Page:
By Kimberly Leonard
July 14, 2015
Reports in recent months have pointed out a lack of services and insufficient insurance provisions for Americans who have a mental illness, but a new survey shows that globally people are much worse off.
Across the world, nearly 1 in 10 people have a mental health disorder, yet nearly half of the world lives in a country where there is less than one psychiatrist per 100,000 people. The worldwide median for mental health workers is 9 per 100,000 people.
Despite the need for services, only 1 percent of the global health workforce is working in mental health, and the reported number of psychiatrists has declined 6 percent since 2011 – the last time the survey was published.
The report, the Mental Health Atlas, was published Tuesday by the World Health Organization and is the fourth installment since its introduction in 2001. To assemble results, WHO sent a questionnaire to its 194 member countries, 171 of which participated. The survey, conducted in 2014, asked about the prevalence of mental health care workers, the amount spent on mental health and the availability of governments prevention programs, among other measures.
Unsurprisingly, the report found wealthier countries have a higher number of mental hospital beds and admission rates than low-income countries, which have nearly 42 beds and 142 admissions per 100,000 population.
Part of this is because of financial investment in services, which is more difficult for countries that have fewer resources. The report found that low- and middle-income countries – like North Korea, Eritrea, Haiti and Morocco – spend less than $2 per person, per year on mental health. High-income countries – like the U.S., Spain, Singapore and Qatar – spend $58.73 per person annually. The majority of spending, regardless of country wealth, goes to mental hospitals.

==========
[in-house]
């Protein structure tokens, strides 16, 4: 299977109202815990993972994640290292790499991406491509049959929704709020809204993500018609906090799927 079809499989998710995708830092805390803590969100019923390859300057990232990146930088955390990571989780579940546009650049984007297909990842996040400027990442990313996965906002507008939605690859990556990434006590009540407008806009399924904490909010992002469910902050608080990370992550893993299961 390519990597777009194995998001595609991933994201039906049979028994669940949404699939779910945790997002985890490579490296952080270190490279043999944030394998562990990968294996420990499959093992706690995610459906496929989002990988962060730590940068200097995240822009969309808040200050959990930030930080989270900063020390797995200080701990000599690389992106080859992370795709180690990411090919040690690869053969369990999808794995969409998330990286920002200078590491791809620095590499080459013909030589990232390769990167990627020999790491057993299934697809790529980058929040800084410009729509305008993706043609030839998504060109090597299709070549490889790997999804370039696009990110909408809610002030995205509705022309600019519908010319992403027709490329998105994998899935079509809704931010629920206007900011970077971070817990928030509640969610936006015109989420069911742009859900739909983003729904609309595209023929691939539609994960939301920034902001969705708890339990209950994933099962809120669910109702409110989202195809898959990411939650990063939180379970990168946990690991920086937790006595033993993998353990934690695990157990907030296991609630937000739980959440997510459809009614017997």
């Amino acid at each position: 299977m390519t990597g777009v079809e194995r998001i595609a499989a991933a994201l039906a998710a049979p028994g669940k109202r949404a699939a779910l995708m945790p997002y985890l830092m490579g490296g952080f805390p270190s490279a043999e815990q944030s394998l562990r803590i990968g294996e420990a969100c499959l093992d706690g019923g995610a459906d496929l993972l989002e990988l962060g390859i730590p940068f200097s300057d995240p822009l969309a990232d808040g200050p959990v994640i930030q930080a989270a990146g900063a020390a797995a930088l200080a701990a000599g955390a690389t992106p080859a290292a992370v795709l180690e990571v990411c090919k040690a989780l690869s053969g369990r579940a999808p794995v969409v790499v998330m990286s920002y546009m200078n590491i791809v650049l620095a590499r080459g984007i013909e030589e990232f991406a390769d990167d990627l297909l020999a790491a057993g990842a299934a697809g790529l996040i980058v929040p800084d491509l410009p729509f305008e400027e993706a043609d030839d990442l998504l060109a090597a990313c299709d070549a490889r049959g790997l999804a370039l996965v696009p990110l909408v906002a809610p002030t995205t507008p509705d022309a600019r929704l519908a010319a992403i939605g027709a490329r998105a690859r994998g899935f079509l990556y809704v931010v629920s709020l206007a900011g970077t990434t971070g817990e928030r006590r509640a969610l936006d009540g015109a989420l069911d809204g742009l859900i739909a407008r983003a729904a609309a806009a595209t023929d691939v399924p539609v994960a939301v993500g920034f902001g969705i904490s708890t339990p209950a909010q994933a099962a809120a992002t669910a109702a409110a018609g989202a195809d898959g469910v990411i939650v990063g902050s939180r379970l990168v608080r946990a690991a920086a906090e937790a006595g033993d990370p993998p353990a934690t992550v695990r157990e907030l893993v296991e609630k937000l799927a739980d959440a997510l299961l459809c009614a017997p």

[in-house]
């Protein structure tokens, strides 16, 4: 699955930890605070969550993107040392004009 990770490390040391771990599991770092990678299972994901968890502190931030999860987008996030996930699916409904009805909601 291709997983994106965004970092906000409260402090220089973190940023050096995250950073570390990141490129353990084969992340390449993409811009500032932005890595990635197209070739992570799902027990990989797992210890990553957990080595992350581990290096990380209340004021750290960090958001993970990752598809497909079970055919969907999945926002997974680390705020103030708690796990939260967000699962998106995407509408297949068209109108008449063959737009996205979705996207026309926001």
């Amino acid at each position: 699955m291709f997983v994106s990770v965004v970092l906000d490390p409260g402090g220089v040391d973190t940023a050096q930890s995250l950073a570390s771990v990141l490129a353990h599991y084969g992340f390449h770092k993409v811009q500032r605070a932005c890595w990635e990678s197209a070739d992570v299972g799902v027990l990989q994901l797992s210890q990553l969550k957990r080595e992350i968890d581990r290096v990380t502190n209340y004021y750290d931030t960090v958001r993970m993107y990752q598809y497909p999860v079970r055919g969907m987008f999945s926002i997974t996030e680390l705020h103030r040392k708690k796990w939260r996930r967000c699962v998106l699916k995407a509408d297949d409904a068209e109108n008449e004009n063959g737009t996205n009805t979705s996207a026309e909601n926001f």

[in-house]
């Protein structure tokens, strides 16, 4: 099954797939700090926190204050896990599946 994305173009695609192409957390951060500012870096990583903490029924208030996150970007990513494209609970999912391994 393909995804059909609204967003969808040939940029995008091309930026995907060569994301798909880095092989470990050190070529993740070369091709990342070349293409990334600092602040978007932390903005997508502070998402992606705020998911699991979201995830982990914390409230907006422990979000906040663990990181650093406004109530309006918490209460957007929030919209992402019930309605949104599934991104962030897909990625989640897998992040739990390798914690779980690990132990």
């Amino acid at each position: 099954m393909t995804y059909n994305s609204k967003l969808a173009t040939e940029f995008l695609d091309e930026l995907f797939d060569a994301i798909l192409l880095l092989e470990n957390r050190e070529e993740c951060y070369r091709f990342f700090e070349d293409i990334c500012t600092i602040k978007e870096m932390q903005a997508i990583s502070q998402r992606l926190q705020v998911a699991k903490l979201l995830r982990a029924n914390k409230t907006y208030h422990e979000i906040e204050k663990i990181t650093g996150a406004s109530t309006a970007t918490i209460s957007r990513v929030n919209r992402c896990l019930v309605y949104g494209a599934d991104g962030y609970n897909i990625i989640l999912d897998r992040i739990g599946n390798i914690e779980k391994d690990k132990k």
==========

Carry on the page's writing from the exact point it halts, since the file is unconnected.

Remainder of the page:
Other than financial investment, laws and programs to raise awareness about mental illness can help people access the medical care they need. Still, less than half (41 percent) of countries WHO surveyed have at least two functioning mental health promotion and prevention programs. Of these, more than half were aimed at improving mental health literacy or combating stigma.
WHO organized the results according to its six regions: Africa, the Americas, the Eastern Mediterranean, Europe, Southeast Asia and the Western Pacific.
Part of the purpose of the report is to track improvements in care. In 2013, WHO launched its "Mental Health Action Plan," a set of goals it would aim to reach by 2020 to improve mental health care. The plan would encourage countries to report mental health indicators every two years, would increase the number of prevention programs and would broaden coverage across the world for mental disorders.